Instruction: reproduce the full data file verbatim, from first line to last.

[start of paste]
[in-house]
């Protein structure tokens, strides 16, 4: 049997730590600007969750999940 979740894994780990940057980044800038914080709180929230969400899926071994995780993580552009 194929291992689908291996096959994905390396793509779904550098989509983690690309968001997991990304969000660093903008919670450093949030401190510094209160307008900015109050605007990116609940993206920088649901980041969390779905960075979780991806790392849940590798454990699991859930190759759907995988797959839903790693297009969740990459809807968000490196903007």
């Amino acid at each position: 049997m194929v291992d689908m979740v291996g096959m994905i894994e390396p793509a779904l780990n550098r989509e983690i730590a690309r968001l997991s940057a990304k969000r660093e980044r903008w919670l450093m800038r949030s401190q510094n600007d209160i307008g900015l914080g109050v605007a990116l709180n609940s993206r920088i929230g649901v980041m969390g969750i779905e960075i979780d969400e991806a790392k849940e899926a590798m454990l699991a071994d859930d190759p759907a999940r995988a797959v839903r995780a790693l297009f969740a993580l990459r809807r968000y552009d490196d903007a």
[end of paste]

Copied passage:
[in-house]
């Protein structure tokens, strides 16, 4: 049997730590600007969750999940 979740894994780990940057980044800038914080709180929230969400899926071994995780993580552009 194929291992689908291996096959994905390396793509779904550098989509983690690309968001997991990304969000660093903008919670450093949030401190510094209160307008900015109050605007990116609940993206920088649901980041969390779905960075979780991806790392849940590798454990699991859930190759759907995988797959839903790693297009969740990459809807968000490196903007």
């Amino acid at each position: 049997m194929v291992d689908m979740v291996g096959m994905i894994e390396p793509a779904l780990n550098r989509e983690i730590a690309r968001l997991s940057a990304k969000r660093e980044r903008w919670l450093m800038r949030s401190q510094n600007d209160i307008g900015l914080g109050v605007a990116l709180n609940s993206r920088i929230g649901v980041m969390g969750i779905e960075i979780d969400e991806a790392k849940e899926a590798m454990l699991a071994d859930d190759p759907a999940r995988a797959v839903r995780a790693l297009f969740a993580l990459r809807r968000y552009d490196d903007a």